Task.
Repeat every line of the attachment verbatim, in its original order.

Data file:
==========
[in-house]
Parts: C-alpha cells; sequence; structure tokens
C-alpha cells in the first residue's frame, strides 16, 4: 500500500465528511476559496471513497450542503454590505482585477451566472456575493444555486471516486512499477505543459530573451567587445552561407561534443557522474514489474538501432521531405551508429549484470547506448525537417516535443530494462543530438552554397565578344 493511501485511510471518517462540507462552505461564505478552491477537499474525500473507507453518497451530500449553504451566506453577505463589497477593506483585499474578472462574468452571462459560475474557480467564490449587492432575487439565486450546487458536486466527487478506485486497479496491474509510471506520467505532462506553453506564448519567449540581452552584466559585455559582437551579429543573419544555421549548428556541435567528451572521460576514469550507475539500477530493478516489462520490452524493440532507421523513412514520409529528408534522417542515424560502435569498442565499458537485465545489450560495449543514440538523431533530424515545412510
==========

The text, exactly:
[in-house]
Parts: C-alpha cells; sequence; structure tokens
C-alpha cells in the first residue's frame, strides 16, 4: 500500500465528511476559496471513497450542503454590505482585477451566472456575493444555486471516486512499477505543459530573451567587445552561407561534443557522474514489474538501432521531405551508429549484470547506448525537417516535443530494462543530438552554397565578344 493511501485511510471518517462540507462552505461564505478552491477537499474525500473507507453518497451530500449553504451566506453577505463589497477593506483585499474578472462574468452571462459560475474557480467564490449587492432575487439565486450546487458536486466527487478506485486497479496491474509510471506520467505532462506553453506564448519567449540581452552584466559585455559582437551579429543573419544555421549548428556541435567528451572521460576514469550507475539500477530493478516489462520490452524493440532507421523513412514520409529528408534522417542515424560502435569498442565499458537485465545489450560495449543514440538523431533530424515545412510